Marshal Wyatt Earp kills a couple of men of the Clanton-gang in a fight. In revenge Clanton's thugs kill the marshal's brother. Thus, Wyatt Earp starts to chase the killers together with his friend Doc Holliday.
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After the long career of lawman that made him a legend, Wyatt Earp deciedes to quit and join his brothers in Tombstone, Arizona. There he would see them in feud with Clantons, local clan of thugs and cattle thieves. When the showdown becomes inevitable, the help will come from Doc Holliday, terminally-ill gambler who happens to be another Wild West legend. Written by
Dragan Antulov <firstname.lastname@example.org>
Last film acting role of Don Castle, who plays a drunken cowboy. In an earlier version of the Earp/O.K. Corral story, "Tombstone: The Town Too Tough To Die" he had played Johnny Duane. See more »
Wyatt tells Doc of his plans to leave Kansas in 1879: "There's going to be one less lawman in the territory." Kansas has been a state, not a territory, since 29 January 1861, but it's possible he was just using a colloquial expression. See more »
"Gunfight at the O.K. Corral" derives from one of the most celebrated shoot-outs in Western history in Tombstone, Arizona, on October 26, 1881... The semi-legendary confrontation had made of Wyatt Earp and Doc Holliday, men of exceptional quality...
"Gunfight at the O.K. Corral" has some of the Sturges virtues, but not all It doesn't however disappoint when it comes to the crunchthe gunfight itself This is magnificently staged It probably equals anything that law and order movies have produced in set-piece battles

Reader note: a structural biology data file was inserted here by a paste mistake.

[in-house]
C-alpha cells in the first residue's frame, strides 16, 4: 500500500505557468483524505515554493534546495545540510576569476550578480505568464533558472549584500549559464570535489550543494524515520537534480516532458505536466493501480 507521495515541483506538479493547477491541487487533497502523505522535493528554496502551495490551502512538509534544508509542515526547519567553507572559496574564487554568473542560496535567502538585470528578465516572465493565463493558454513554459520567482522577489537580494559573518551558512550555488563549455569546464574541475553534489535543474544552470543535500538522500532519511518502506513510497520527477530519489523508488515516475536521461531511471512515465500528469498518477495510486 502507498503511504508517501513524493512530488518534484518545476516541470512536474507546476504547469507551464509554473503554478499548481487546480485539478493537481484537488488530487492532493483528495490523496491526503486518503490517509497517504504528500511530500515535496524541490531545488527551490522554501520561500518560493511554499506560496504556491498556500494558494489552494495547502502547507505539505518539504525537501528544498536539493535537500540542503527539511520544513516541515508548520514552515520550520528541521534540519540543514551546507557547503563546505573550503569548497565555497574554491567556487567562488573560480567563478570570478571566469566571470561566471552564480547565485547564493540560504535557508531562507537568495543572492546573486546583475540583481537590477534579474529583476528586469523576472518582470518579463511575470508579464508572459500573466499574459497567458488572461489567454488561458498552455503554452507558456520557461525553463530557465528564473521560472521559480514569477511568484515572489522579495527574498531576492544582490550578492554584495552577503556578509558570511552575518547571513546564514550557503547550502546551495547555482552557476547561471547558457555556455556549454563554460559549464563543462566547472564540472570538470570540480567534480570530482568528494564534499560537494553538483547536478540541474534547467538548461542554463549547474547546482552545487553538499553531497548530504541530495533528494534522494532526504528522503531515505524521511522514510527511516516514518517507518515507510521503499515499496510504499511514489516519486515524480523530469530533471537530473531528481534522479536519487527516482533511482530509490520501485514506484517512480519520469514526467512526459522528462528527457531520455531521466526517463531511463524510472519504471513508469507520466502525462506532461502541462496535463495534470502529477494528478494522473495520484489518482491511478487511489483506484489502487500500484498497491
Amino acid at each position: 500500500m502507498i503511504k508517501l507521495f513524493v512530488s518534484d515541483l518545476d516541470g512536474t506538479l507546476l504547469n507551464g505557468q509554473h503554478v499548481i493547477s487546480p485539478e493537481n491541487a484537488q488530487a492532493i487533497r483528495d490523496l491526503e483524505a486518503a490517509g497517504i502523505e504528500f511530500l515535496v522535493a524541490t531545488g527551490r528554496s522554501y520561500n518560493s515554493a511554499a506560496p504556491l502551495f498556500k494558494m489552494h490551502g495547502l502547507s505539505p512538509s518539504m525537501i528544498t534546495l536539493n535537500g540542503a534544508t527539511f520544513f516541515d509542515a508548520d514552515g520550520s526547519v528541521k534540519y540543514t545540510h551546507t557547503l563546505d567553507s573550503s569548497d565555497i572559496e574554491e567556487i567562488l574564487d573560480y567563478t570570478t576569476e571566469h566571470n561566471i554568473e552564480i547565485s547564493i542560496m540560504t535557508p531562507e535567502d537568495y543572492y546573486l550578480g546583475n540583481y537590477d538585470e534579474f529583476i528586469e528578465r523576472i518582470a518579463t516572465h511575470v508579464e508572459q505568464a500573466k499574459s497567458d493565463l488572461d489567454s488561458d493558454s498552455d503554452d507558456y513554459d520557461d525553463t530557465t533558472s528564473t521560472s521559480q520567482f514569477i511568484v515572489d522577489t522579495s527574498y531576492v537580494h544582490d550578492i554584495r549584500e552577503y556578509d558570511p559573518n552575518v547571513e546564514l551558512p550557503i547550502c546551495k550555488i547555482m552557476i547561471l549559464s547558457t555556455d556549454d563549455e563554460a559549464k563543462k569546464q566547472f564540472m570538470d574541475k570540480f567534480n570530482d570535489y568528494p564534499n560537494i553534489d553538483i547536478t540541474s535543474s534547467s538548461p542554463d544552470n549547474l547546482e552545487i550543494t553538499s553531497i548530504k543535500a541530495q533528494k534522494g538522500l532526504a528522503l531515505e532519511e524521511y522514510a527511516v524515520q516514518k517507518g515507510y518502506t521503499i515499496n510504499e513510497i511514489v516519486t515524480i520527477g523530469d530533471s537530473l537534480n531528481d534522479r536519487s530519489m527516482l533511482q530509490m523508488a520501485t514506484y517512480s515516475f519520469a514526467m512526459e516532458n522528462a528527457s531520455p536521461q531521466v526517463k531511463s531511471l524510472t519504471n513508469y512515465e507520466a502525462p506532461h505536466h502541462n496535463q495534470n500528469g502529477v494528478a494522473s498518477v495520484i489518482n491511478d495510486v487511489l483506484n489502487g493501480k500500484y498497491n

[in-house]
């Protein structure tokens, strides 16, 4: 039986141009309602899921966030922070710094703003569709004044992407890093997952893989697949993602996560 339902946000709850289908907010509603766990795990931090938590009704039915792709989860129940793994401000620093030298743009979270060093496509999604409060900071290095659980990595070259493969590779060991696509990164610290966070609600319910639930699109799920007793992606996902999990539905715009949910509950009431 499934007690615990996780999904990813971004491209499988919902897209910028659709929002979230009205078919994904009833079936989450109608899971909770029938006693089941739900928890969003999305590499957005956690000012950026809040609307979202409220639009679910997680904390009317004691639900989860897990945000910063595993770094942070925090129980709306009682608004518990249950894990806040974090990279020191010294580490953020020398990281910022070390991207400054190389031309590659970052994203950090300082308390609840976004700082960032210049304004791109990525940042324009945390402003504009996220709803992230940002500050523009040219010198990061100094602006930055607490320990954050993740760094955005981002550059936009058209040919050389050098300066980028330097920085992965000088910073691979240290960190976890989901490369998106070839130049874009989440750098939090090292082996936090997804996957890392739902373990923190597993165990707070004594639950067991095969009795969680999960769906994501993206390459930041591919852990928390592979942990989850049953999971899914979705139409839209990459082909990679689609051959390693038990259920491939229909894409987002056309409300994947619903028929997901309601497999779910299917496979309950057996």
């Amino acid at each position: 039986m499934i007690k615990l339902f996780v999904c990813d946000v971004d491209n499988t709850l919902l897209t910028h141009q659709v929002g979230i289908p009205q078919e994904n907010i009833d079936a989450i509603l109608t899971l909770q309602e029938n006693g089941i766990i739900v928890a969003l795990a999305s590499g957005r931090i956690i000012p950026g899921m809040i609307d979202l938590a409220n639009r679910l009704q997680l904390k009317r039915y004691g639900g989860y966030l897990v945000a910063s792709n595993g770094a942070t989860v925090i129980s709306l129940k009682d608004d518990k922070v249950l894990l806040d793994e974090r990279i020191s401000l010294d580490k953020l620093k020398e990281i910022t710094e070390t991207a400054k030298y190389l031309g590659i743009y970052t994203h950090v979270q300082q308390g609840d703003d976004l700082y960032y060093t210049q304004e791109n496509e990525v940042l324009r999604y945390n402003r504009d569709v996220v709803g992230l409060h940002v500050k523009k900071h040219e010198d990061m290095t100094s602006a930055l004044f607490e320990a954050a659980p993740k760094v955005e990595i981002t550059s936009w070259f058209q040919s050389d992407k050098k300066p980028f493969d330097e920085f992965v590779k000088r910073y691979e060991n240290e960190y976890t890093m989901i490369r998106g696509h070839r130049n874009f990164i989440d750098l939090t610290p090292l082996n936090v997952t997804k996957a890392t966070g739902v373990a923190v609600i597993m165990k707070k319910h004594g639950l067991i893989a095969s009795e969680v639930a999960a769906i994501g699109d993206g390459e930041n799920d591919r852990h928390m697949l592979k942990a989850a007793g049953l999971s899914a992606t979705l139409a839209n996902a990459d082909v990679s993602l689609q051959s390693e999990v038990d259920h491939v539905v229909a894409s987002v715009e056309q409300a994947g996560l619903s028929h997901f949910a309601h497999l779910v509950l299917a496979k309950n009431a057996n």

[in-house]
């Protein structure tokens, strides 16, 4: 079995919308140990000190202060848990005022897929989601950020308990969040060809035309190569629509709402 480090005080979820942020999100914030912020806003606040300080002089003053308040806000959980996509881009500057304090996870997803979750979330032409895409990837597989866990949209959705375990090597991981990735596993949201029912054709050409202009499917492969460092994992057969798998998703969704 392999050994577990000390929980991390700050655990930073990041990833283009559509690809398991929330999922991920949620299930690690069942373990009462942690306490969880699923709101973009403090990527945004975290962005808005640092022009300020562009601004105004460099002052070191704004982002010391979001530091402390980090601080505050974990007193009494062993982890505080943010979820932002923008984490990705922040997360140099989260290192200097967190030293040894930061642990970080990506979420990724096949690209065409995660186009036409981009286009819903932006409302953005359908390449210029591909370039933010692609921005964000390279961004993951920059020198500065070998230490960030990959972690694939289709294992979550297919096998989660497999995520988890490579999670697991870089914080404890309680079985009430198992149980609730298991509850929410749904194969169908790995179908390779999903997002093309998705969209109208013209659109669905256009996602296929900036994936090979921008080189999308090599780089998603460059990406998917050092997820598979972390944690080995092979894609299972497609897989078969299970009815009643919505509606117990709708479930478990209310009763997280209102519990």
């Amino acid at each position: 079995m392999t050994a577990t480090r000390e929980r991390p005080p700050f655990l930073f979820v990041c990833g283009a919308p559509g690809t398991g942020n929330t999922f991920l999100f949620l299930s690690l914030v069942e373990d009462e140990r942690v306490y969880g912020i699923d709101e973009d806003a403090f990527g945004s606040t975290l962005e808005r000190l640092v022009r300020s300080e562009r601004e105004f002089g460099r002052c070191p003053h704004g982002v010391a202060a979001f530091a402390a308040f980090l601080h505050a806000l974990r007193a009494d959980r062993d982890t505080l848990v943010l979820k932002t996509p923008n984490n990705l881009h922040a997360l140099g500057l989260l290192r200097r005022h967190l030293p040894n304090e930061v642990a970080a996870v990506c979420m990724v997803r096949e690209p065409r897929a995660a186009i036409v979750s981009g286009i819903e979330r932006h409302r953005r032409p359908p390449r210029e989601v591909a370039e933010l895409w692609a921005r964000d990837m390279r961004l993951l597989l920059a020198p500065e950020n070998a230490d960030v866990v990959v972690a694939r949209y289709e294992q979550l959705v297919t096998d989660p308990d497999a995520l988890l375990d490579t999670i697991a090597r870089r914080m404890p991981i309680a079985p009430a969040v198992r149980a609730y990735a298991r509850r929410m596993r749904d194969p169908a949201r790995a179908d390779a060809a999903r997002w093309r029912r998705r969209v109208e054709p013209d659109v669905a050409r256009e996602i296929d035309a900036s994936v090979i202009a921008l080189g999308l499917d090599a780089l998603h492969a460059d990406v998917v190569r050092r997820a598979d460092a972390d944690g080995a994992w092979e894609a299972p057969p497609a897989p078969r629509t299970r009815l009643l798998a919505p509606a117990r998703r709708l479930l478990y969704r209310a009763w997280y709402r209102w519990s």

The film also focuses on the friendship between Earp and Holliday and the good will of two different kinds of men... Earp, is an honest lawman with authority, and Holliday, a gambler with a 'real big hate for the law.'
The two characters are powerful, strong, and at the same time compassionate, with respect and dignity... Holliday's character as the black sheep, is much more interesting than the straight marshal who is at the same time the lawman, the judge and the jury.' The main assets of the motion picture are Lancaster and Douglas, two great stars conscious of their potentialities with excellent ability...
Douglas is impressing and brilliant as the troubled sick Doc Holliday and Lancaster is confident, solid and likable as Wyatt Earp... The mirror scene, in the beginning of the film, is great: Douglas, cool and steady, is ready for action observing carefully in the mirror the sharp feature and narrow steely eyes of Lee Van Cleef who is so anxious to kill him with a small gun hidden in his left boot...
Fine performances by a first-class cast heighten the interest: Rhonda Fleming is ravishing as the redhead lady gambler; Jo Van Fleet is very effective as the jealous lady, torn between Ringo and Holliday; Earl Holliman is good as the naive deputy who 'picks up the hardware as soon as the cowboys hit town;' John Ireland is unforgettable with his slight stoop and menacing walk; Lyle Bettger is strong as Ike Clanton, the organizer of the toughest bunch of gunslingers; Dennis Hopper is difficult and rebellious as the young Clanton who can't take the advice of the marshal; and Jack Elam is threatening as the tall and lean man with an evil leer...
Dimitri Tiomkin's great score back up the "Gunfight at the O.K. Corral," a pure Western, magnificently photographed by Charles Lang in VistaVision and Technicolor...
John Ireland has been twice on the losing side of the Corral incident... The first time as Billy Clanton in John Ford's "My Darling Clementine."
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